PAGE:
The Human Rights Council: Wrong again
Score another international insult to the ignoble United Nations Human Rights Council, where a “special rapporteur” has called for a boycott of all companies, including those in the U.S., that do business in Israel.
In a report to the U.N. General Assembly, Richard Falk, an investigator on human rights in the Palestinian territories, posits that corporations, including Hewlett-Packard and Caterpillar Inc., should “be prepared to accept any consequences — reputation, financial or legal — of continuing operations” in Israel, The Washington Free Beacon reports.
It's more of the same Israel bashing that dominates the Human Rights Council, where Mr. Falk, a professor emeritus at Princeton University, fits right in. He once compared the Jewish state to Nazi Germany, The Associated Press reports.
Naturally, Falk's report drew a quick rebuke from U.S. Ambassador Susan Rice — the same foreign policy expert who falsely attributed the murderous attack on the U.S. Consulate in Benghazi to an obscure anti-Muslim video. She toes the indefensible line that by working within the discredited Human Rights Council, the U.S. can redeem the irredeemable.
Not when several countries in the U.N. General Assembly already have defended Falk's report as fair and balanced, The AP reports.
Once and for all, the U.S. must cleanse itself of this fetid fertilizer and the world body that so ably shovels it.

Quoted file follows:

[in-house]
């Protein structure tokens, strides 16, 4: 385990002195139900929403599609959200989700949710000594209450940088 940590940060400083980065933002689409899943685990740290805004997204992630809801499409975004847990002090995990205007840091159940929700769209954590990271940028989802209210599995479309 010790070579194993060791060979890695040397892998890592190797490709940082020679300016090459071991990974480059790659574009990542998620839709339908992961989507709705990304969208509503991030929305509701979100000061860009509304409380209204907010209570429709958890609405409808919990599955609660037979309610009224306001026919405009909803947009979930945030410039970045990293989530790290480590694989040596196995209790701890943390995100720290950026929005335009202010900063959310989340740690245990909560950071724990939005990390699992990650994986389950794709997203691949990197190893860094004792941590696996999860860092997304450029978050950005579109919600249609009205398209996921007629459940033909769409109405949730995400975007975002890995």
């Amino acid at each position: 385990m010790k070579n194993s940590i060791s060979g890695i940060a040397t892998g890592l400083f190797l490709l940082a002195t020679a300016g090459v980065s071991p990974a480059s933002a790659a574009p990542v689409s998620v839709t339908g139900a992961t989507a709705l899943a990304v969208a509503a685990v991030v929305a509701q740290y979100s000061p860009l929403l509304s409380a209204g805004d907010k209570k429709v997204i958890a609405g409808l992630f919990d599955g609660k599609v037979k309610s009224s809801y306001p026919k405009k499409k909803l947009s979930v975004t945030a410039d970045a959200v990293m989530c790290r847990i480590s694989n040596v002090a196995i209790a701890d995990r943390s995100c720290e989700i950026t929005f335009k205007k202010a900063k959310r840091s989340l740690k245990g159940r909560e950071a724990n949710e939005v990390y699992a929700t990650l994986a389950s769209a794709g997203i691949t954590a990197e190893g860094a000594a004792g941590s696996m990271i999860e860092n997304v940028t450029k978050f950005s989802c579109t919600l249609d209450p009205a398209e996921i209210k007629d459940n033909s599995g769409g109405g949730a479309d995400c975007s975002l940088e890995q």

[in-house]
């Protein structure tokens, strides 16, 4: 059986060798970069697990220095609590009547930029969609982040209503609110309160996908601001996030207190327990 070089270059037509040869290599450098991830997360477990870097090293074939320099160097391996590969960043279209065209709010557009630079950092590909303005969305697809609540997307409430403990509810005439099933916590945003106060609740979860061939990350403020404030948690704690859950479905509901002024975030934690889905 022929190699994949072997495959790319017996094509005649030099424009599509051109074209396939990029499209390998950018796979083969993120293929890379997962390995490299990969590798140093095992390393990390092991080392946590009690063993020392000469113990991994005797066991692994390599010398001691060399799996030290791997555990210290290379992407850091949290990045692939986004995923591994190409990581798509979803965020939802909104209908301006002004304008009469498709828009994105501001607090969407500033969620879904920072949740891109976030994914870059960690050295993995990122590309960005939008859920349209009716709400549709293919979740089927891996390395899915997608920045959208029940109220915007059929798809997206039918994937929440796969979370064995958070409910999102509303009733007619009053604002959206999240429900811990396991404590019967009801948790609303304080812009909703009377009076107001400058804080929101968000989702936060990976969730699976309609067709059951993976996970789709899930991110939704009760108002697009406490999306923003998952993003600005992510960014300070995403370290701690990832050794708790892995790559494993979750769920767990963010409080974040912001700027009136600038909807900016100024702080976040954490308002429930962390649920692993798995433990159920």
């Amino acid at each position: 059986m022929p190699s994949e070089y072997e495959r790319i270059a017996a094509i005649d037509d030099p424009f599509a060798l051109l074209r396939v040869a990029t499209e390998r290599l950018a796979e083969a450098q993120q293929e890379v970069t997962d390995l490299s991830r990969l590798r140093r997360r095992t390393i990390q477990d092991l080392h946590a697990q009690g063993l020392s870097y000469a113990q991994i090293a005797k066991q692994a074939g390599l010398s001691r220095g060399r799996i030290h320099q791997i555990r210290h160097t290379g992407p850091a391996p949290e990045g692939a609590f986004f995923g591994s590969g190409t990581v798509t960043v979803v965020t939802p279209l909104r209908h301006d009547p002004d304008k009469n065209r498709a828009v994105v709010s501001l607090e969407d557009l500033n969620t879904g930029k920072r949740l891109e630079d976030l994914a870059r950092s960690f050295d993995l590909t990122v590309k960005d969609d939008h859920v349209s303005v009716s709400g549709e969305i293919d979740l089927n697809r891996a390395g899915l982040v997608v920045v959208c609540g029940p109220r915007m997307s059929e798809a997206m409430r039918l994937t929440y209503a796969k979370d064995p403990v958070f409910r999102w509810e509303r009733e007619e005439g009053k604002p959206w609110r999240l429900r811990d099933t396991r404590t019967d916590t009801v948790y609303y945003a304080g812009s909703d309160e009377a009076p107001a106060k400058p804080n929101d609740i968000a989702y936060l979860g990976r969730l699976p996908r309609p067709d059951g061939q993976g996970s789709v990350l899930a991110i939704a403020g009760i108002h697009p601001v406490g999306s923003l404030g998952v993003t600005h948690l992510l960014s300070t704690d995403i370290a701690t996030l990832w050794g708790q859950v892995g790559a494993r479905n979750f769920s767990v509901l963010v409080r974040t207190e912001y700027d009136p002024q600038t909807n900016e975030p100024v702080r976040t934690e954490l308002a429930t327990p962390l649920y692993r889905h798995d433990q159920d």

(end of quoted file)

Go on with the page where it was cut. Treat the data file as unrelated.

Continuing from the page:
TribLive commenting policy
You are solely responsible for your comments and by using TribLive.com you agree to our Terms of Service.
We moderate comments. Our goal is to provide substantive commentary for a general readership. By screening submissions, we provide a space where readers can share intelligent and informed commentary that enhances the quality of our news and information.
While most comments will be posted if they are on-topic and not abusive, moderating decisions are subjective. We will make them as carefully and consistently as we can. Because of the volume of reader comments, we cannot review individual moderation decisions with readers.
We value thoughtful comments representing a range of views that make their point quickly and politely. We make an effort to protect discussions from repeated comments â either by the same reader or different readers.
We follow the same standards for taste as the daily newspaper. A few things we won't tolerate: personal attacks, obscenity, vulgarity, profanity (including expletives and letters followed by dashes), commercial promotion, impersonations, incoherence, proselytizing and SHOUTING. Don't include URLs to Web sites.
We do not edit comments. They are either approved or deleted. We reserve the right to edit a comment that is quoted or excerpted in an article. In this case, we may fix spelling and punctuation.
We welcome strong opinions and criticism of our work, but we don't want comments to become bogged down with discussions of our policies and we will moderate accordingly.
We appreciate it when readers and people quoted in articles or blog posts point out errors of fact or emphasis and will investigate all assertions. But these suggestions should be sent via e-mail. To avoid distracting other readers, we won't publish comments that suggest a correction. Instead, corrections will be made in a blog post or in an article.